Like many technology pundits, I was eager to find out more about the latest Google Android mobile phone, the Nexus One. Although I had been following the other Android phones, I, like many folks, was particularly intrigued with Google’s first foray into hardware design. So, on Tuesday, January 5th, I logged onto watch the Live coverage of Google's Android phone announcement in near real time by Tom Krazit at CNet.
I was disappointed that I couldn’t find any way to watch the announcement on streaming video, the way Apple always does its big product launches. Instead, Google invited the technology press to attend a closed press conference, from which they all blogged.
I had already downloaded and watched many of the “leaked” demos of the Nexus One, so I knew what to expect about the features and functionality. And, I was happy to learn that T-Mobile would be the first carrier to offer the Nexus One, since I already have a T-Mobile contract for a very old Blackberry that isn’t working very well (makes phone calls on its own and my voice can’t be heard—so it annoys everyone in my phone book with dead air calls and racks up fees in the process!).
I was able to follow the press conference pretty well by refreshing my browser every few minutes to get the latest snippets from Tom Krazit. At the same time, I tweeted and surfed to both the Google Nexus One Web site and the T-Mobile site. That’s where things went south. Although the Nexus One Web site was up and running, the information on it was very minimal. There was absolutely nothing on the T-Mobile site at the time of the launch, nor in the hours that followed. I tried to order the T-Mobile version of the Nexus One from the Google site and was given an uninformative error message.
When I tried to order, this is the error message I got on Jan. 5th and again today!
So I resorted to waiting in a chat line for T-Mobile, from which I was bumped after moving from being 76th in line to 34th in line and had to start back over at 98! Eventually, an agent came onto the chat and was able to tell me what I needed to know: What T-Mobile service level do I need for the Android and how do I get it? She told me that I needed the T-Mobile Even More Individual 500 Plan for $79.99/month. I told her that was fine, please upgrade me. What she didn’t tell me (and I should have figured out), is that that move would knock out my Blackberry service. She also couldn’t tell me how soon I could get my Nexus One or how I would move anything (e.g. contact list) from one platform to the other. All in all, it was a disaster from a customer experience standpoint!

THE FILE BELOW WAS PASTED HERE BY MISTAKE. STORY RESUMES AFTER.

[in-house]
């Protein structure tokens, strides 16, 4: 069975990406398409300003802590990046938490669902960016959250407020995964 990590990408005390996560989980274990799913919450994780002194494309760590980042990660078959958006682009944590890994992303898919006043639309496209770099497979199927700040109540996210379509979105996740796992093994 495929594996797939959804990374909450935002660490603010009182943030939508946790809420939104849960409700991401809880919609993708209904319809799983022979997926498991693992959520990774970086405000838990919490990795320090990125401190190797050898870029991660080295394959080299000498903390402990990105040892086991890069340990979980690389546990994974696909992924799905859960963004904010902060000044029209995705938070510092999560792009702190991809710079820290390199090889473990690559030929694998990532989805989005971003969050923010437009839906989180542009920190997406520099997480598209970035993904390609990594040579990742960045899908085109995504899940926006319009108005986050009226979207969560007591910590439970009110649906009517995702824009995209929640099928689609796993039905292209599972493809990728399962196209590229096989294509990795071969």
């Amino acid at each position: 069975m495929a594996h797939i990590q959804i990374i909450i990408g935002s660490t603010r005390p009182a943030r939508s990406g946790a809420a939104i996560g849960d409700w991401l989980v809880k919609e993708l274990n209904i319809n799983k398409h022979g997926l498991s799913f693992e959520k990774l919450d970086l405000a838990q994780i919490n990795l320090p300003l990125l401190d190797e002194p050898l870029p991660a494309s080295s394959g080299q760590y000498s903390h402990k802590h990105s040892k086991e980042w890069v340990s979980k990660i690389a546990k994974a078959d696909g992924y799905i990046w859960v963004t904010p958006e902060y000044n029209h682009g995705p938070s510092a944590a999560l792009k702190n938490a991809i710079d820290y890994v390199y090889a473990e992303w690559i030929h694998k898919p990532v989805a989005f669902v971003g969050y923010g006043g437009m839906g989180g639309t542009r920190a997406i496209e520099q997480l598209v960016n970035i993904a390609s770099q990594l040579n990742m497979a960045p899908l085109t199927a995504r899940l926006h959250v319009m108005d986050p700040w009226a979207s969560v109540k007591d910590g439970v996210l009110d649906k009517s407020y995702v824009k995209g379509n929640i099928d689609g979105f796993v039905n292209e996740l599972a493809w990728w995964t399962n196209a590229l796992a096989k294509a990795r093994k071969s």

During the 24 hours I’ve had to contemplate whether or not the Nexus One will actually work for me and whether I should complete my order or just fix my Blackberry, buyers’ pre-remorse has set in. I realize I’m not sure that I can live without a keyboard for typing email. I’m pretty fast at thumbing my email. I probably will keep my old Blackberry, use it for email and messaging only, turn off the phone feature, and go back to my old plan. So, both companies lost out.
So did I. I was looking forward to learning the Nexus One and being part of both the Android ecosystem and the Apple ecosystem (I have an iTouch, so I use the apps, not the phone part.) Verizon continues to be my mobile phone provider for voice services. (And, yes, I WOULD like to have a single device, but my need for belt and suspenders in communications, as well as my interest in watching the Apple and Google application ecosystems evolve will keep me juggling devices for another 12 months.)
What should Google and T-Mobile have done?
Nobody should announce a product without first testing all of the scenarios that would-be customers would use. What I should have been able to do was to find a comprehensive set of guided scenarios on both the Google and T-Mobile Web sites. The scenarios offered should have included:
- I am new to T-Mobile, but I want to sign up today and get the phone and the 2-year service plan, what do I need to do?
- I am an existing T-Mobile customer, how do I migrate from one plan to another? How do I migrate from one phone to this one?
The same information should have been accessible from both sites. There should have been ample customer support people available both by phone and chat to help each customer through their migration scenarios. T-Mobile stores should have been ready to answer questions from walk-ins and call-ins and could have helped staff the flooded customer support lines.
When I searched for Nexus One on the T-Mobile site on the day of the launch, nothing came up! Two days after the launch, still no page that explains how to buy it from Google and how to upgrade or buy the service contract to support it! At least the search is now redirecting to something that makes sense, but T-Mobile is not going to close any orders this way!